When Cars Fly? Japan Wants Airborne Vehicles to Take Off
It might sound like pie in the sky, but Japan's government is banking on a future with flying cars, launching an initiative Wednesday with the private sector to develop futuristic vehicles.
The initiative aims to draw up a roadmap by the end of the year on commercializing flying cars, a concept that so far remains largely theoretical.
Japanese government officials are partnering with companies including Boeing and Airbus, as well as major Japanese firms like All Nippon Airways, Japan Airlines, NEC and the Toyota-backed Cartivator.
"(Flying cars) are expected to solve issues of transportation in remote islands or mountainous areas, or rescue operations and goods transport in disaster," trade ministry official Shinji Tokumasu said.
"We launched the public-private meeting to cultivate a new industry and make it profitable in the world market."
In Japan, a group of engineers working with the Cartivator project are already developing a three-wheeled car that relies on drone technology to take flight.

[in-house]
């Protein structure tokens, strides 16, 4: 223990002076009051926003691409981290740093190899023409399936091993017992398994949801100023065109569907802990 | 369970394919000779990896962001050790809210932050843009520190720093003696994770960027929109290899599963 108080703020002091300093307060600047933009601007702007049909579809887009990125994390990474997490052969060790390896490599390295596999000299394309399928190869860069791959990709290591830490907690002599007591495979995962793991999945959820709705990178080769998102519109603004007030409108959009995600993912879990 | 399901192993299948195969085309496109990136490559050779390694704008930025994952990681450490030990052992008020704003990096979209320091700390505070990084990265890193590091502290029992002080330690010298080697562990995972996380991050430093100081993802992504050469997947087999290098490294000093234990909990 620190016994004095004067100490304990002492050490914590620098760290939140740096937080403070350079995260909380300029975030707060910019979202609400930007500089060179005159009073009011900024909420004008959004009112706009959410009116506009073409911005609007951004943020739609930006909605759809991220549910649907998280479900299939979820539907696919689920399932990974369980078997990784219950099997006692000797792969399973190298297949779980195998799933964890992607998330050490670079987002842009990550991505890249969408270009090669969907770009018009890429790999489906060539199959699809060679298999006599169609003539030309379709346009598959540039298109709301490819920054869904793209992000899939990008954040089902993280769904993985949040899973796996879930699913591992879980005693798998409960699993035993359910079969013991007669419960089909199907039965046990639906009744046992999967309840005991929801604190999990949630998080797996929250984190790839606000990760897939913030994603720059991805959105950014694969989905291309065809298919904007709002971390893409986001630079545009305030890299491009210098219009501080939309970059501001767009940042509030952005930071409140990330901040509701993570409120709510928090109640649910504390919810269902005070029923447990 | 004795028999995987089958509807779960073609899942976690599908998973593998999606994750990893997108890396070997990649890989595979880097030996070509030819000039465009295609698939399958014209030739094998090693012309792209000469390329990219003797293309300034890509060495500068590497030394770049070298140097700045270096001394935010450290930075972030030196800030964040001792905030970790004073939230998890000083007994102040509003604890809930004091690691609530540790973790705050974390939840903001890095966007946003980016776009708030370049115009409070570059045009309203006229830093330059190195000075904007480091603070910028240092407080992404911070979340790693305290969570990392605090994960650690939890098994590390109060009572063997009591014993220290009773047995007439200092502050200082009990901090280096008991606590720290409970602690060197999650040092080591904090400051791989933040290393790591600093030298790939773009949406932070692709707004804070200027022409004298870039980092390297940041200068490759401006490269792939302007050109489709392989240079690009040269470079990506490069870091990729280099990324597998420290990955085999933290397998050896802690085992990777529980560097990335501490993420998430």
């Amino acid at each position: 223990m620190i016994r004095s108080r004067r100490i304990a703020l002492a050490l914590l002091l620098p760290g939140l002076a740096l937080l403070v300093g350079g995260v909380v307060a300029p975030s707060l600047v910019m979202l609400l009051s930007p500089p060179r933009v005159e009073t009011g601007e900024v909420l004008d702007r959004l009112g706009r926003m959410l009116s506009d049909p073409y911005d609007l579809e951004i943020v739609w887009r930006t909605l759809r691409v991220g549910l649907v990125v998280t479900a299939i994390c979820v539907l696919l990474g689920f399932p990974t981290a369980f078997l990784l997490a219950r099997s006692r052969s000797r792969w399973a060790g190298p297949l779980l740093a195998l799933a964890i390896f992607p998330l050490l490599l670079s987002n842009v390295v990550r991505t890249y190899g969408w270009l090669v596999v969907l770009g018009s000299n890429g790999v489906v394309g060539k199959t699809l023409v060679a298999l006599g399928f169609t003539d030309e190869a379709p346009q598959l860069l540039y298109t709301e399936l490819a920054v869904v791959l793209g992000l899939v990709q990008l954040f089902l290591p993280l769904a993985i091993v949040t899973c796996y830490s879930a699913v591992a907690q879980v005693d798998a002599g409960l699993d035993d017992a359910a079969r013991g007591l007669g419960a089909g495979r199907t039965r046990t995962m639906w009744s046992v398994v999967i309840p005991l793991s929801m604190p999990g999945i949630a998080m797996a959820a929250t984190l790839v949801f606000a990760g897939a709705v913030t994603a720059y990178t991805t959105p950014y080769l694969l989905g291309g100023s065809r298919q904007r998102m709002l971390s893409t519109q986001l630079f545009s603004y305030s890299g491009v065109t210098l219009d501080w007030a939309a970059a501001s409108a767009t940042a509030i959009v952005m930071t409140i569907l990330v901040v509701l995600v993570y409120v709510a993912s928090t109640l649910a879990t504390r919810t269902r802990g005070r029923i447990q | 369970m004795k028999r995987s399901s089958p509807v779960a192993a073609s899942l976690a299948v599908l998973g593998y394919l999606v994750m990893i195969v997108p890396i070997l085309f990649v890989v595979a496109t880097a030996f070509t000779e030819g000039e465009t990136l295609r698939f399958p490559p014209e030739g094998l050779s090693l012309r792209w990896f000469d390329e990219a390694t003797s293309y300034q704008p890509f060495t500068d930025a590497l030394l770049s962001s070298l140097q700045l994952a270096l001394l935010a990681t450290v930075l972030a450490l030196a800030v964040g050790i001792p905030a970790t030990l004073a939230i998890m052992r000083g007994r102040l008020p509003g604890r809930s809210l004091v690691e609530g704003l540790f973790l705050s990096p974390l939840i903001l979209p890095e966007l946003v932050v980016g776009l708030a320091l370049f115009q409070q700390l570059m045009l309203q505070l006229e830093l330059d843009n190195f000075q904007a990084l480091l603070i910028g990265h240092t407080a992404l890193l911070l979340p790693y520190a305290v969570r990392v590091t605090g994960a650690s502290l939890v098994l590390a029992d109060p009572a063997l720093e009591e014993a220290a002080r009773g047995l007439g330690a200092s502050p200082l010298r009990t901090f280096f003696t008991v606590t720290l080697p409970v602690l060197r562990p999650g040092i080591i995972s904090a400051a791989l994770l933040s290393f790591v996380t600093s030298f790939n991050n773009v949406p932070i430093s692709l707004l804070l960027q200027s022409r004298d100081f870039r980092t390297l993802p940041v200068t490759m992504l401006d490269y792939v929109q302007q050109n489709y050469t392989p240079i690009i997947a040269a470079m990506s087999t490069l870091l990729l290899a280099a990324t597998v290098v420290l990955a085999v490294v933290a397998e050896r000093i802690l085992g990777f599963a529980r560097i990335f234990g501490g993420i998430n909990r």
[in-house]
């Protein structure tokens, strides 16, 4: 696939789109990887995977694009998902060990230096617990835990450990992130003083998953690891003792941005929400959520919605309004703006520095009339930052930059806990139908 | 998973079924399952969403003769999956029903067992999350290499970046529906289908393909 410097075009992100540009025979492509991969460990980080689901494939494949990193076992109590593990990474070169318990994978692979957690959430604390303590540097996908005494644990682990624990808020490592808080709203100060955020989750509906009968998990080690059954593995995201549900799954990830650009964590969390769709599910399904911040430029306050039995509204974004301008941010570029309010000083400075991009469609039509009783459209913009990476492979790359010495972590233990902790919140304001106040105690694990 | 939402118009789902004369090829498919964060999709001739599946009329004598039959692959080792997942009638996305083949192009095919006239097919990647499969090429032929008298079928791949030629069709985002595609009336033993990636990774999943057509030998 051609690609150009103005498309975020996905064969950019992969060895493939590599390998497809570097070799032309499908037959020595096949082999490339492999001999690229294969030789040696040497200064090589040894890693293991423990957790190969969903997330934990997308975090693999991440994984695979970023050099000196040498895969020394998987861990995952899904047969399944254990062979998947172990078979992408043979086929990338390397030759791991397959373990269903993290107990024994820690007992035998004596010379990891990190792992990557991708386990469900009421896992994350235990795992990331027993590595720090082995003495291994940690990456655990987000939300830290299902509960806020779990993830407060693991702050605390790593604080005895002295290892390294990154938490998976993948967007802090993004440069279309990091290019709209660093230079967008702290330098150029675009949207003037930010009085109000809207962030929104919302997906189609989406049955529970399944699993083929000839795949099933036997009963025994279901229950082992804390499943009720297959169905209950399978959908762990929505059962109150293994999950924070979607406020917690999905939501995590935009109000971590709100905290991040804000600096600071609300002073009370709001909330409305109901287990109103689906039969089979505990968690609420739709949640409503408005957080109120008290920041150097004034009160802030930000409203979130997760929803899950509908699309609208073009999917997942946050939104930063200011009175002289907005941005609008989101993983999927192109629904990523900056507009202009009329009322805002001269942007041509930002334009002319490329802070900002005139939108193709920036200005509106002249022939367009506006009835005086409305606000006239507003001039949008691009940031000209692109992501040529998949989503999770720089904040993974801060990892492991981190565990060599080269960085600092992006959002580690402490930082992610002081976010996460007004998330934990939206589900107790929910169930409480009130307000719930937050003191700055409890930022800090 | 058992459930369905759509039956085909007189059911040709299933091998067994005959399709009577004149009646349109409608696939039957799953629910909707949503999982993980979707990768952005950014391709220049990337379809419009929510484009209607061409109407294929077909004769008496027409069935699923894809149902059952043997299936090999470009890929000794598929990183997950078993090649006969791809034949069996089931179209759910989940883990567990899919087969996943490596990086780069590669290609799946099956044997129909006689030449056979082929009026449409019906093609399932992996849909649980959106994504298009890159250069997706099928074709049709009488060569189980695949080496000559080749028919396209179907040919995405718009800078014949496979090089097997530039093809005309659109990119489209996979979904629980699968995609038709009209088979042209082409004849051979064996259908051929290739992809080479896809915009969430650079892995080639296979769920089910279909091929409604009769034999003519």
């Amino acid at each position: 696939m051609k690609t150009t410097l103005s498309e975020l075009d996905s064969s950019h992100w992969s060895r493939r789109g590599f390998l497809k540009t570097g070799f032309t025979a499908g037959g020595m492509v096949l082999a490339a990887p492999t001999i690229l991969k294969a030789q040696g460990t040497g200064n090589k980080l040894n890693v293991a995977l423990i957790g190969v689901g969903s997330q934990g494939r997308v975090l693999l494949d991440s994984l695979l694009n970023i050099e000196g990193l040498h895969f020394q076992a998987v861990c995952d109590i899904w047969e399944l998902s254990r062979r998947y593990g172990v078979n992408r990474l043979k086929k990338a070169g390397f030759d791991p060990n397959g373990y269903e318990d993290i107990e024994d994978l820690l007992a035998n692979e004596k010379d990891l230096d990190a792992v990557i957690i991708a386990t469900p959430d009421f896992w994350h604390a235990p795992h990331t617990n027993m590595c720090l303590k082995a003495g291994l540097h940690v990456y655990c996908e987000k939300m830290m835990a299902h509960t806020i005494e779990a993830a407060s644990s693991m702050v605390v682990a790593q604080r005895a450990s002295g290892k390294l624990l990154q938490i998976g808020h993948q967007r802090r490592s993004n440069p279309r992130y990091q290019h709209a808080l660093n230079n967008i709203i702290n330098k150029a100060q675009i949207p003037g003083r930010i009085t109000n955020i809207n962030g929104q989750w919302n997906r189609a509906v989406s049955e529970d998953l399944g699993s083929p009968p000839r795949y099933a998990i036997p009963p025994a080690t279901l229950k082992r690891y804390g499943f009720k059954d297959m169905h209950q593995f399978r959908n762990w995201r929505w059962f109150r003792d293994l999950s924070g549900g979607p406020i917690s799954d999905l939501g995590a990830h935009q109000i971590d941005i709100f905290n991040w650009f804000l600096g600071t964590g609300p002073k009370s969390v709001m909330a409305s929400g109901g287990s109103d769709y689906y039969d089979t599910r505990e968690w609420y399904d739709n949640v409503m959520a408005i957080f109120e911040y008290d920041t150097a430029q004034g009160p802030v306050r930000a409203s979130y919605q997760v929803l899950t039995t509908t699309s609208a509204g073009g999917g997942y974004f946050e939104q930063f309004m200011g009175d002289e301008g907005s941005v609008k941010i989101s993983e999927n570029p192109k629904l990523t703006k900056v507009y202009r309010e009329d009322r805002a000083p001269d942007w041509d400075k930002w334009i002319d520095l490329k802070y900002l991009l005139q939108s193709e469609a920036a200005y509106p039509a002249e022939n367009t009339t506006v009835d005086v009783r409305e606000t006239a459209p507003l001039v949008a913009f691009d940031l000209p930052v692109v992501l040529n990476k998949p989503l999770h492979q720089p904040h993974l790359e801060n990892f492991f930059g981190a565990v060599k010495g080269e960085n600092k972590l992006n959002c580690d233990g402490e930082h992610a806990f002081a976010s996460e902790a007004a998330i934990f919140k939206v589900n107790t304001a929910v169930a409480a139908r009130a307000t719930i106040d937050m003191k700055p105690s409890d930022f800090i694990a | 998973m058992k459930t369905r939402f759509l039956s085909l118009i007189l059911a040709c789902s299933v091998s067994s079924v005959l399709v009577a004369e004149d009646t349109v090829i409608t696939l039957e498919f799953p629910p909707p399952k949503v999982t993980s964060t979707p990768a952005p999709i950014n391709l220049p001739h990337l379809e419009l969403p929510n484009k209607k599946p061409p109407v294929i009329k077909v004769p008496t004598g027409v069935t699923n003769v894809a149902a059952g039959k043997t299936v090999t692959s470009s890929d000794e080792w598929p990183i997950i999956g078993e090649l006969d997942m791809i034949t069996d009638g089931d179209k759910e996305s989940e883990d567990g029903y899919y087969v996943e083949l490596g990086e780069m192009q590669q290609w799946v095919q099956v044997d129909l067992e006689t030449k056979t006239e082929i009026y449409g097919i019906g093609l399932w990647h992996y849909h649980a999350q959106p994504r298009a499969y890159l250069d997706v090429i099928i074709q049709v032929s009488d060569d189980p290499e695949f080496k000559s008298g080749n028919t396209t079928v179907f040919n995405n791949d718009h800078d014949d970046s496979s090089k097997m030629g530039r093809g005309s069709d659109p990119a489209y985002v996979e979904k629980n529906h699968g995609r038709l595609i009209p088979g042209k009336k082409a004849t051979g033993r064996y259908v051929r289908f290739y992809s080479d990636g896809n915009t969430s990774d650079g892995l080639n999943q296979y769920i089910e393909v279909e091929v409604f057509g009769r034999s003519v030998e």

Toyota and affiliated companies have invested about 42.5 million yen ($382,000) in the project.
Cartivator is hoping to launch a manned prototype by the end of 2019 so it can be used to light the Olympic flame when Japan's capital Tokyo hosts the Games in 2020.
The manned vehicle, dubbed SkyDrive, will have four sets of propellers and be just 2.9 meters (9.5 foot) long and 1.3 meters wide.
But Japan is not alone in the flying car marketplace.
Companies researching the sector include Uber, the Kitty Hawk project backed by Google founder Larry Page, Lilium Aviation in Germany, Safran in France, and Honeywell in the United States.
Last month, British engine maker Rolls-Royce revealed plans to develop a hybrid electric vehicle, dubbed the "flying taxi," while Kitty Hawk in June offered test flights to people interested in buying its vehicle.